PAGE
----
A weekly five-point roundup of critical events in fintech, the future of finance and the next wave of banking industry transformation.
SBA Changes Thrill Fintechs, Worry Consumer Advocates
What happened: “The federal program for small-business lending is undergoing its biggest makeover in decades. The Small Business Administration is simplifying loan requirements, automating more of the process and expanding the pool of nonbank lenders licensed to issue SBA loans. The moves, many of which take effect Aug. 1, will make it easier for financial-technology firms to participate.”
Why it matters: Tightening lending standards at big banks hurt small businesses. Relaxing requirements may encourage entrepreneurs to tap into the more than $8 billion in SBA money that went unutilized last year. It will also allow for more fintechs and non-banks to become licensed to provide SBA funds.
What’s next: A universal focus on defaults. If they rise, it’ll be a confirmation of what worried activists say will come with fintech lenders. If they don’t, it’ll validate the attempt by the SBA to provide more money, more quickly, and more hassle-free. (By Ruth Simon, The Wall Street Journal)
Is the U.S. Finally On Its Way to Real-Time Payments?
What happened: The Fed’s recent attempt to wade into the waters of real-time payments is encouraging others to speak out about why the U.S. still doesn’t have a financial feature available to much of the developed world.
Why it matters: Some estimates suggest there’s up to $1 trillion locked up in employer payroll accounts. The two-week pay period may be a thing of the past, but only if the U.S. can come up with a system that incentivizes it, rather than encouraging competition that is handcuffed by legacy systems.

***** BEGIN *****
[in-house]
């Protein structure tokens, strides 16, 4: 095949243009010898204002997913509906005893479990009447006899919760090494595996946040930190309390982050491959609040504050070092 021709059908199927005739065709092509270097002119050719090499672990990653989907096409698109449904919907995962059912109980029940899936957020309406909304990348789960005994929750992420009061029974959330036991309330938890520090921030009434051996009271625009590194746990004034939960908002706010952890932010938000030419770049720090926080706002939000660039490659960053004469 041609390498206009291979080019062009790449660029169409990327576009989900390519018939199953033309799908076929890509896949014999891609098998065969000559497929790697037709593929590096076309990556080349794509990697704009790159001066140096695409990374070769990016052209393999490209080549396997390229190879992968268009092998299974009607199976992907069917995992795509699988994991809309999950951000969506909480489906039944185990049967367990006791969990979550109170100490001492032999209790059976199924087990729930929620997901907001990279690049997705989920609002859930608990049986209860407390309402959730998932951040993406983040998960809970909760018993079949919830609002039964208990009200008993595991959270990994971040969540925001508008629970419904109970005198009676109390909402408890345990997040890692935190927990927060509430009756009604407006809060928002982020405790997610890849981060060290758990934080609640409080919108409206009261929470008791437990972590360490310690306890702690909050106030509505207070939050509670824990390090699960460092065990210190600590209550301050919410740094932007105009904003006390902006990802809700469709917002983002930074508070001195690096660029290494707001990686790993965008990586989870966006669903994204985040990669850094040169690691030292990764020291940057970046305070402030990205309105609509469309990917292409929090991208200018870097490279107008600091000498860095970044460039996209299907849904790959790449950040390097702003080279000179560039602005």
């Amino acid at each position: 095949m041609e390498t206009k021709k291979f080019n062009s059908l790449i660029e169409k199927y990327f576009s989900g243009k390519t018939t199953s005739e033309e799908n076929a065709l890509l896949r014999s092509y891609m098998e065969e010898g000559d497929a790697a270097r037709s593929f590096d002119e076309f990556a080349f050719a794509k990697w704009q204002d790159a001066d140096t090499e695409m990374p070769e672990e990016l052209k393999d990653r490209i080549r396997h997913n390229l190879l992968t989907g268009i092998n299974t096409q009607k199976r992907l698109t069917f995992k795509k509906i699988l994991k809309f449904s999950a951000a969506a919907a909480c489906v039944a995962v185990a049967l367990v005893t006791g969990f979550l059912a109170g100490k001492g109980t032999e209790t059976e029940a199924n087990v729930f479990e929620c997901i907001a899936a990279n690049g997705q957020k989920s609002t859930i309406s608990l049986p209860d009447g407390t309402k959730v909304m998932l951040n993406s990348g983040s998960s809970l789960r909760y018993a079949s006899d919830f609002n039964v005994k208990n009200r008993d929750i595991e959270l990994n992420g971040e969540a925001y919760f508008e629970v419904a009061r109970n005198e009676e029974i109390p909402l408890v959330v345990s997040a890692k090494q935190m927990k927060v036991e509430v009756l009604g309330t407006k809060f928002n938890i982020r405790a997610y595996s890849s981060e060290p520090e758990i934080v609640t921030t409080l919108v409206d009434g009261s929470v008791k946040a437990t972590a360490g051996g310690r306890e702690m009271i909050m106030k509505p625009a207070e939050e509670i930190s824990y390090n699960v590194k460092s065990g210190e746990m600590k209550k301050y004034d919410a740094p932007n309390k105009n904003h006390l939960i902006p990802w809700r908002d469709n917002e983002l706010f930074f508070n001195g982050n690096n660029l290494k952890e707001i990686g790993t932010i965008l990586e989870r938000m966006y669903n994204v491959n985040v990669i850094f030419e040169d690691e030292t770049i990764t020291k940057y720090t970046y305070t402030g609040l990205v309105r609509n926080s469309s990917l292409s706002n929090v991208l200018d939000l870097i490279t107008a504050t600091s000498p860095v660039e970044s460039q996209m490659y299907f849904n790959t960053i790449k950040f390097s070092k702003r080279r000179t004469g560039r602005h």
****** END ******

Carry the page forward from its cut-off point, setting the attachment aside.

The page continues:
What’s next: More of the same, unfortunately. Fraud concerns drive much of the real-time inaction. But hey, at least we’re not the U.K., where 70% of workers get paid monthly. (By Liz Hoffman, Semafor)
The Apocalyptic Prediction for Small Bank Survival
What happened: Even prior to the SVB collapse, small banking was hard and getting harder. Now one expert predicts that within the next decade the U.S. will go from roughly 4,000 banks to a number in the hundreds.
Why it matters: Because the path to this concentration, at least according to this expert, is further collaboration between fintechs and small banks with good balance sheets. In a world of fewer competitors chasing the same customers, fintech’s consumer focus is going to be key.
What’s next: If the experts are right, an epic bank die-off. (By Odd Lots Podcast, Bloomberg)
Britain’s Biggest Digital Bank Faces Breaking Point
What happened: The recent departure of its CEO and a host of other competitors, including ones it developed itself, is putting pressure on the Starling, the British digital bank with the most customers.
Why it matters: Starling provided a blueprint for recent competitors like Monzo and Revolut, along with deep-pocketed efforts from incumbents like Goldan Sach’s Marcus and JPMorgan’s Chase UK. It proved the market was ready for software-driven banking but now may be a victim of its own success.
What’s next: The desperate hope for an IPO, so that public investors can pump up valuations hurt by private investors choosing to dump their holdings. (By Emma Dunkley, The Financial Times)
AI Hype Finds its Way to American Banks
What happened: “North American banks are winning a global race to transform banking into an AI-first industry, according to a new report from banking data provider Evident. North American banks published 80% of all bank AI research and made 60% of all bank AI-related investments in 2022, while filing 99% of all the AI-related bank patents in 2021.”
Why it matters: The surveyed banks hired more than 650 AI researchers in 2022 alone. As the divide between the haves and have-nots of banking widens, increasing edge advantages like those made possible by AI could accelerate the broader industry trend of further consolidation.
What’s next: The most obvious, hardest to pin down result: does hype lead to additional profit? (By Ryan Heath, Axios)